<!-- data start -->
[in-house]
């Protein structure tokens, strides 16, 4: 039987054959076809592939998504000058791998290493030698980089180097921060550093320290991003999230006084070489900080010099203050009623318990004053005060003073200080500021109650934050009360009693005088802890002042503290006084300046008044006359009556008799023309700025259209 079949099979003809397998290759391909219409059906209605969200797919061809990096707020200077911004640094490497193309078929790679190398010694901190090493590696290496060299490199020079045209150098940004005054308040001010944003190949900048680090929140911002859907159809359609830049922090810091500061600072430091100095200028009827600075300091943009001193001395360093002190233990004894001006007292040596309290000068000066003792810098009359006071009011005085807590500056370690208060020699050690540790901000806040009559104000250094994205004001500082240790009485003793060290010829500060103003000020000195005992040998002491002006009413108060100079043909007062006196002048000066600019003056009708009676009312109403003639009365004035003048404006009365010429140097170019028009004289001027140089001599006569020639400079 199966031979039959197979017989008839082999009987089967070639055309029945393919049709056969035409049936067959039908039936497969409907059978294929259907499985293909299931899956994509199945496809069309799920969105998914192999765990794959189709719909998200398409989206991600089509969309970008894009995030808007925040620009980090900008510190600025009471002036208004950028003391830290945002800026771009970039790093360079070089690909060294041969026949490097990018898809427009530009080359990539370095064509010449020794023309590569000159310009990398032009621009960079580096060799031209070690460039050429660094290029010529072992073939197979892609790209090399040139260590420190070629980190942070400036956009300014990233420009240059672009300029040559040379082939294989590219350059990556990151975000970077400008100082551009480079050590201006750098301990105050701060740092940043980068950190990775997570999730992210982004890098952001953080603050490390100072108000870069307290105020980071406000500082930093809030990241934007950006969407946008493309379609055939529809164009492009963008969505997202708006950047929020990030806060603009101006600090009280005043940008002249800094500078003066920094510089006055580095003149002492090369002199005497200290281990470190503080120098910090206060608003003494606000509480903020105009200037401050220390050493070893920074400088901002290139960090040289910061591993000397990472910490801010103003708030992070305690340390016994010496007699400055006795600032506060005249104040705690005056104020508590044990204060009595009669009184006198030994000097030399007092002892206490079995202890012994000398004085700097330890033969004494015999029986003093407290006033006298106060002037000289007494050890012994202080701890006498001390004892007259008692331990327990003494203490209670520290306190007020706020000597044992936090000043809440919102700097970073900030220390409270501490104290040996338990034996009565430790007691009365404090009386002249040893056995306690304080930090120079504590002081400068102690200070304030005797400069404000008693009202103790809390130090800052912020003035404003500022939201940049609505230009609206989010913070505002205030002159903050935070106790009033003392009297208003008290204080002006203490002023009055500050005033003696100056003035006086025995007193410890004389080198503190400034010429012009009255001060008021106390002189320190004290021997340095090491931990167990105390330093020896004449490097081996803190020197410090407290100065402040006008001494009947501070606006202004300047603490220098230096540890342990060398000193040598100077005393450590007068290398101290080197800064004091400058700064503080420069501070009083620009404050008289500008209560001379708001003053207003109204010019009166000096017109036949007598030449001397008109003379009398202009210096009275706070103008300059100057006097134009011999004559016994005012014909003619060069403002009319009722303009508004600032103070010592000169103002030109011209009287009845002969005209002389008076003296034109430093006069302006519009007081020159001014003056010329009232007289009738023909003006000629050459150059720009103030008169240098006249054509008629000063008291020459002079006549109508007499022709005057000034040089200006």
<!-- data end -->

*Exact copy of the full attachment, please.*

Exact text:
[in-house]
């Protein structure tokens, strides 16, 4: 039987054959076809592939998504000058791998290493030698980089180097921060550093320290991003999230006084070489900080010099203050009623318990004053005060003073200080500021109650934050009360009693005088802890002042503290006084300046008044006359009556008799023309700025259209 079949099979003809397998290759391909219409059906209605969200797919061809990096707020200077911004640094490497193309078929790679190398010694901190090493590696290496060299490199020079045209150098940004005054308040001010944003190949900048680090929140911002859907159809359609830049922090810091500061600072430091100095200028009827600075300091943009001193001395360093002190233990004894001006007292040596309290000068000066003792810098009359006071009011005085807590500056370690208060020699050690540790901000806040009559104000250094994205004001500082240790009485003793060290010829500060103003000020000195005992040998002491002006009413108060100079043909007062006196002048000066600019003056009708009676009312109403003639009365004035003048404006009365010429140097170019028009004289001027140089001599006569020639400079 199966031979039959197979017989008839082999009987089967070639055309029945393919049709056969035409049936067959039908039936497969409907059978294929259907499985293909299931899956994509199945496809069309799920969105998914192999765990794959189709719909998200398409989206991600089509969309970008894009995030808007925040620009980090900008510190600025009471002036208004950028003391830290945002800026771009970039790093360079070089690909060294041969026949490097990018898809427009530009080359990539370095064509010449020794023309590569000159310009990398032009621009960079580096060799031209070690460039050429660094290029010529072992073939197979892609790209090399040139260590420190070629980190942070400036956009300014990233420009240059672009300029040559040379082939294989590219350059990556990151975000970077400008100082551009480079050590201006750098301990105050701060740092940043980068950190990775997570999730992210982004890098952001953080603050490390100072108000870069307290105020980071406000500082930093809030990241934007950006969407946008493309379609055939529809164009492009963008969505997202708006950047929020990030806060603009101006600090009280005043940008002249800094500078003066920094510089006055580095003149002492090369002199005497200290281990470190503080120098910090206060608003003494606000509480903020105009200037401050220390050493070893920074400088901002290139960090040289910061591993000397990472910490801010103003708030992070305690340390016994010496007699400055006795600032506060005249104040705690005056104020508590044990204060009595009669009184006198030994000097030399007092002892206490079995202890012994000398004085700097330890033969004494015999029986003093407290006033006298106060002037000289007494050890012994202080701890006498001390004892007259008692331990327990003494203490209670520290306190007020706020000597044992936090000043809440919102700097970073900030220390409270501490104290040996338990034996009565430790007691009365404090009386002249040893056995306690304080930090120079504590002081400068102690200070304030005797400069404000008693009202103790809390130090800052912020003035404003500022939201940049609505230009609206989010913070505002205030002159903050935070106790009033003392009297208003008290204080002006203490002023009055500050005033003696100056003035006086025995007193410890004389080198503190400034010429012009009255001060008021106390002189320190004290021997340095090491931990167990105390330093020896004449490097081996803190020197410090407290100065402040006008001494009947501070606006202004300047603490220098230096540890342990060398000193040598100077005393450590007068290398101290080197800064004091400058700064503080420069501070009083620009404050008289500008209560001379708001003053207003109204010019009166000096017109036949007598030449001397008109003379009398202009210096009275706070103008300059100057006097134009011999004559016994005012014909003619060069403002009319009722303009508004600032103070010592000169103002030109011209009287009845002969005209002389008076003296034109430093006069302006519009007081020159001014003056010329009232007289009738023909003006000629050459150059720009103030008169240098006249054509008629000063008291020459002079006549109508007499022709005057000034040089200006």